Has it occurred to you that that is evil, more or less in a nutshell? Even if they had been some kind of fundamentalist Christian crazy instead of some kind of fundamentalist Muslim crazy, they'd still have killed thousands of people to no tangible gain.
Who is to say what is evil? Who is right and who is wrong? I know where I get my plumbline but the same tells me that God works all things out for the good of those who love him. My standpoint isn't that the events of 9/11 were not evil, it is that the terrorists, 'those people', are people just like us with different beliefs, different influences, different causes to fight for, but the same capability for love, compassion, guilt, and shame. I do not believe in their cause, I disagree with their methods, but I can't help but see them for what they are. People doing what they can with the information life has given them. Some may have had malicious, vengful hearts, but some may not have. Who can tell? This really is a molehill, though. I'm not trying to go anywhere with it.

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quote:
Originally written by Molybdenum:

A few people got rich but the vast majority (that returned) got nothing.
You know what else this sounds like?

EVERY GODDAMNED WAR IN ALL OF HISTORY.
So unless you're willing to posit that World War I was somehow a noble fight against an offensive enemy, I would seriously reconsider this line of argument.

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TM, the argument:

A few people got rich but the vast majority (that returned) got nothing. was a response to the argument:

The political and economic motivators at work are far too heavy to discredit altogether.

It was used to discredit an argument not to advance one. Further, it is not my argument, but one of a historian who supports his contentions with historical evidence.

[ Tuesday, May 16, 2006 07:05: Message edited by: Molybdenum ]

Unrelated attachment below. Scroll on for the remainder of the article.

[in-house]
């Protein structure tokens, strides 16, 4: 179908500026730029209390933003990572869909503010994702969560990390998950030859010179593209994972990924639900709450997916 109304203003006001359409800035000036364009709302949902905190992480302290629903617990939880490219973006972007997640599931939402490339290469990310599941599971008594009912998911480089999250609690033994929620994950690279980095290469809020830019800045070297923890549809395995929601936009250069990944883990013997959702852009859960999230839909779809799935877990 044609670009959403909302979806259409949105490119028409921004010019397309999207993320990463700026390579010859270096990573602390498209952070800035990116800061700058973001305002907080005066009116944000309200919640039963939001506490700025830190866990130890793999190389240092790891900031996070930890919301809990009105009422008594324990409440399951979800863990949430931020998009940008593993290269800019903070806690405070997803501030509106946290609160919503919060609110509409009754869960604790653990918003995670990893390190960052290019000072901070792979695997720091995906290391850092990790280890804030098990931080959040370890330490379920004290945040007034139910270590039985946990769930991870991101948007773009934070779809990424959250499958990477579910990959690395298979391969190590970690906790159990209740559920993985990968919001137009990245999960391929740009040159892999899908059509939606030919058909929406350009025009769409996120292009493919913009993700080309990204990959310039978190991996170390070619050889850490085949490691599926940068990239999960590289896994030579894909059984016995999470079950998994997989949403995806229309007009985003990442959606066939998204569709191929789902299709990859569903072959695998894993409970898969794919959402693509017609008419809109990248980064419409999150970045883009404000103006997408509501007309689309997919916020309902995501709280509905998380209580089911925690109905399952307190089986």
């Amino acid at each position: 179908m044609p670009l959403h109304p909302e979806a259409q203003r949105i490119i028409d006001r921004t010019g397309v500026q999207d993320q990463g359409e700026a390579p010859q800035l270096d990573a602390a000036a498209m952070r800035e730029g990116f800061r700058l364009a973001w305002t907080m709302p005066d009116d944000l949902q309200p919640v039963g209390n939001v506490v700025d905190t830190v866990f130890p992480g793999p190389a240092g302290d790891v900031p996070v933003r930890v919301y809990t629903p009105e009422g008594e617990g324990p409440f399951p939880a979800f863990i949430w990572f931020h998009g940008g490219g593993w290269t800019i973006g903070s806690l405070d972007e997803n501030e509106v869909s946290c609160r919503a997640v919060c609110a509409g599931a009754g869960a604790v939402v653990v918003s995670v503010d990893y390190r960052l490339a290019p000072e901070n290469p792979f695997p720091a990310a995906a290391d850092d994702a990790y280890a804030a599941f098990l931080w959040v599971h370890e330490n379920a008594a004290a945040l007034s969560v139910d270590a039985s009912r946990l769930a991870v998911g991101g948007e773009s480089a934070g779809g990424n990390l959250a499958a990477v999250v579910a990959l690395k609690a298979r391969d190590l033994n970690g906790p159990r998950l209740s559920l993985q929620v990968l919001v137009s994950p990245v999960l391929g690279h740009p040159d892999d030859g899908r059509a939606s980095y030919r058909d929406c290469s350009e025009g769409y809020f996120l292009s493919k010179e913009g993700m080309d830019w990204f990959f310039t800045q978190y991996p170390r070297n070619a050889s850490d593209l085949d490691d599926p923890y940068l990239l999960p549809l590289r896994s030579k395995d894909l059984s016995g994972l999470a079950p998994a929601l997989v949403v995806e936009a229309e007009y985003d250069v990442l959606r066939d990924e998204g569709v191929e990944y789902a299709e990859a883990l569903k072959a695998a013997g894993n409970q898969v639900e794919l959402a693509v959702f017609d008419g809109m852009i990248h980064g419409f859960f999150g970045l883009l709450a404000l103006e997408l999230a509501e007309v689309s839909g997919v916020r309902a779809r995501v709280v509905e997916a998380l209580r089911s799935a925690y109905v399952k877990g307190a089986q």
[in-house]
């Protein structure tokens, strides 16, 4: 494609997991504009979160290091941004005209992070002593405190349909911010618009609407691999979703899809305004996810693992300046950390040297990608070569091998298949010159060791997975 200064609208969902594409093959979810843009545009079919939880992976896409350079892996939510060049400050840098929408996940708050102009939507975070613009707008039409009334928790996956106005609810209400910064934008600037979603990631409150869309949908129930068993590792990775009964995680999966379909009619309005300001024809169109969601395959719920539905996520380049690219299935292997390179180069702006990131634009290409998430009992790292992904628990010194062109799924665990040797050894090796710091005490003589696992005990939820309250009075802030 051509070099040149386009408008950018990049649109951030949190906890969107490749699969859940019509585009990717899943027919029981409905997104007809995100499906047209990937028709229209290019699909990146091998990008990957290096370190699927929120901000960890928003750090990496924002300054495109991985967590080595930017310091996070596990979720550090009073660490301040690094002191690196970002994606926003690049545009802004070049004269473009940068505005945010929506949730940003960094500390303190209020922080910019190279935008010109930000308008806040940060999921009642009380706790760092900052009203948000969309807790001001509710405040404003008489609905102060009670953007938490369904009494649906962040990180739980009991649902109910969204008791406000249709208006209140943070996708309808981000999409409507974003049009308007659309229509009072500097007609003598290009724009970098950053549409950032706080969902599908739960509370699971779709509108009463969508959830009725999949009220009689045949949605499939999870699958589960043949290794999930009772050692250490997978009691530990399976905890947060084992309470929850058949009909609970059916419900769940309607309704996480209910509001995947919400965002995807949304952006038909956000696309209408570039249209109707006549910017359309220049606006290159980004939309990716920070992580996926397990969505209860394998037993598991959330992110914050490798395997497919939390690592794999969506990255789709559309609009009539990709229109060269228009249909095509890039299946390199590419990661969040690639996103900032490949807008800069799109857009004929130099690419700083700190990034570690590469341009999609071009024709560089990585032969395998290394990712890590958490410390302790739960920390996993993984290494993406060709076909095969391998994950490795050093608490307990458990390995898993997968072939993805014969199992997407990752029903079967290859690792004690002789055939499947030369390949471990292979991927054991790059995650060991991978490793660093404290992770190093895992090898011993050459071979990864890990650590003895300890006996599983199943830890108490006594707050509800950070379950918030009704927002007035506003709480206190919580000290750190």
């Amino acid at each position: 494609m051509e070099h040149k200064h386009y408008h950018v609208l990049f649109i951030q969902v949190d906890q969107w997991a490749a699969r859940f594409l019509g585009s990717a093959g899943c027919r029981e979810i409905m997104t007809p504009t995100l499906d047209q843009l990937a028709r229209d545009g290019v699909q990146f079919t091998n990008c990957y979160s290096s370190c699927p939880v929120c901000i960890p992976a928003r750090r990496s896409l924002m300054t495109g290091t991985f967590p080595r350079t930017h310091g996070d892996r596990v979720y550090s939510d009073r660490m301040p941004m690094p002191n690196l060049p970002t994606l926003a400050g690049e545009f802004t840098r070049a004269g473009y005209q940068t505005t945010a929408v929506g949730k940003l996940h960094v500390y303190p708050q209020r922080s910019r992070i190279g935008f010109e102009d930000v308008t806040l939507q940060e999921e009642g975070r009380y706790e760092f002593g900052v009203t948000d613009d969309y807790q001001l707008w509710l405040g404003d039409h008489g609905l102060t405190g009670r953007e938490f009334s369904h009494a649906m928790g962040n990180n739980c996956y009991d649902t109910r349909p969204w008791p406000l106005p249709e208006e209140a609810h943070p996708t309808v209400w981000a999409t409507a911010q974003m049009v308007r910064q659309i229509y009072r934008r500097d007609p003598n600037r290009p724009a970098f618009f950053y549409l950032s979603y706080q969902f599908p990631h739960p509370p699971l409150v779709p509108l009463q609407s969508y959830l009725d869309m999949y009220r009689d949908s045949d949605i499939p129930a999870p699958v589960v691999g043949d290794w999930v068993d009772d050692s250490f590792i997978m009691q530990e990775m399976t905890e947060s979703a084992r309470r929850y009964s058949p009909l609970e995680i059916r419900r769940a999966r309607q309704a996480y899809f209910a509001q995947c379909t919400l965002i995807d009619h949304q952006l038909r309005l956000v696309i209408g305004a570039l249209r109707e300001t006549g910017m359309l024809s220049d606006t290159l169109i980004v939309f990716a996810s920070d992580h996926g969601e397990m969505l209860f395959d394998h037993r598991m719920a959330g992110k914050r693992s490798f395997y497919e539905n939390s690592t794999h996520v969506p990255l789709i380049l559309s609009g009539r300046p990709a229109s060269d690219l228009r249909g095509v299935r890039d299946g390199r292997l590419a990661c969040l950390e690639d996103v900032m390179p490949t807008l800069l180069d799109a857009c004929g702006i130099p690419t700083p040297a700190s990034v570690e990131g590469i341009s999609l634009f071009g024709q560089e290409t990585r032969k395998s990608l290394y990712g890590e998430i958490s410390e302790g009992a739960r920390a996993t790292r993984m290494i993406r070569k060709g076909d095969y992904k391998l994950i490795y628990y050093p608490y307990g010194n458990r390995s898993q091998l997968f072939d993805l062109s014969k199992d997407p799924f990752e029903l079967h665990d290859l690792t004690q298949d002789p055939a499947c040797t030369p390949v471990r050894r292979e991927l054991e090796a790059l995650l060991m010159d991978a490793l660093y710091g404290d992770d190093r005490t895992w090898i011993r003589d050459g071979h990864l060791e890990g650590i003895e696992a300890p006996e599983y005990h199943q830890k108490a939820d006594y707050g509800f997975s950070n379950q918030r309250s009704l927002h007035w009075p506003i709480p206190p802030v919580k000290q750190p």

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quote:
Originally written by Molybdenum:

The Crusades started as a defensive war against muslim expansion and a rescue mission for Middle East Christians.
While citing one source is definitely better than just shouting your opinion, I understand why people are uneasy about this. One university professor's opinion does not a statement of fact make. Professors argue violently and hold radically different opinions all the time.

In this case it seems the book is challenging accepted opinion. If you hold the book highly, maybe it would be worthwhile for you to summarize some of its arguments here? That is going to work better than just citing somebody else's assertion and having us take their word for it, which is only one step removed from shouting an opinion.

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quote:
Originally written by Molybdenum:

As far as the US having an international presence, historically the US has avoided the world stage unless required to act in the political arean - WW II, international courts, lack of support for UN missions etc. Although they do involve themselves, it is often reluctantly and is not a primary focus of their politics and media. (my impressions).
I will agree with you as far as saying that U.S. involvement on the world stage is usually not a primary focus of American media. However, the U.S. intervenes all over the place all the time. Alec can probably provide more evidence off the top of his head than I can, but my first thought is of Central America and the dozens of interventions there throughout the twentieth century.

The U.S. meddles in other countries' politics all the time, often because of *arguably* pressing reasons (Iraq 2003-?, Kosovo in '99, Haiti in '94 — do you remember that? I don't — Kuwait in '91, etc.). In fact, going back at least to the Spanish-American War, there's been an intervention somewhere in the world just about every three years by the U.S.

quote:
Originally written by radix malorum est cupiditas:

It was a response to the rise of the muslim population in Europe,
The only substantial Muslim population in Europe in the eleventh century was in Spain, and that had been in place since the eighth century. What are you talking about?

quote:
the first ones weren't called by the Pope, but rather by the church (priests, etc.), and therefore aren't counted among the crusades.